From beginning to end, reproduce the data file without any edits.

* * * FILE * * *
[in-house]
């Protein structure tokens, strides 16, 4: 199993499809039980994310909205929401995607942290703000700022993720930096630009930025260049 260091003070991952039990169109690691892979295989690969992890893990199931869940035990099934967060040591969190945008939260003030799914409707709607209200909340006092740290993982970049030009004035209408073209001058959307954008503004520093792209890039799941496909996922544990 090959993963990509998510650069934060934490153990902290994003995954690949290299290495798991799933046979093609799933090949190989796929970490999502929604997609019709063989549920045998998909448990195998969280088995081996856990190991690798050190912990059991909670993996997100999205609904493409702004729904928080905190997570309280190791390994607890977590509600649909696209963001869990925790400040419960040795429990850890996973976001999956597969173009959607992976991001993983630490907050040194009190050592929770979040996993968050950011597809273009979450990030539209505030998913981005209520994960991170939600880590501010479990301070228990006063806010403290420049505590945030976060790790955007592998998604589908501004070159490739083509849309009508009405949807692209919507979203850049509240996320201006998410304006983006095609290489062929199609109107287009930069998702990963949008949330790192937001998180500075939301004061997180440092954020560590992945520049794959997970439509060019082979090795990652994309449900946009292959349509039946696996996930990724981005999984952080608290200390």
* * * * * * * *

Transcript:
[in-house]
């Protein structure tokens, strides 16, 4: 199993499809039980994310909205929401995607942290703000700022993720930096630009930025260049 260091003070991952039990169109690691892979295989690969992890893990199931869940035990099934967060040591969190945008939260003030799914409707709607209200909340006092740290993982970049030009004035209408073209001058959307954008503004520093792209890039799941496909996922544990 090959993963990509998510650069934060934490153990902290994003995954690949290299290495798991799933046979093609799933090949190989796929970490999502929604997609019709063989549920045998998909448990195998969280088995081996856990190991690798050190912990059991909670993996997100999205609904493409702004729904928080905190997570309280190791390994607890977590509600649909696209963001869990925790400040419960040795429990850890996973976001999956597969173009959607992976991001993983630490907050040194009190050592929770979040996993968050950011597809273009979450990030539209505030998913981005209520994960991170939600880590501010479990301070228990006063806010403290420049505590945030976060790790955007592998998604589908501004070159490739083509849309009508009405949807692209919507979203850049509240996320201006998410304006983006095609290489062929199609109107287009930069998702990963949008949330790192937001998180500075939301004061997180440092954020560590992945520049794959997970439509060019082979090795990652994309449900946009292959349509039946696996996930990724981005999984952080608290200390």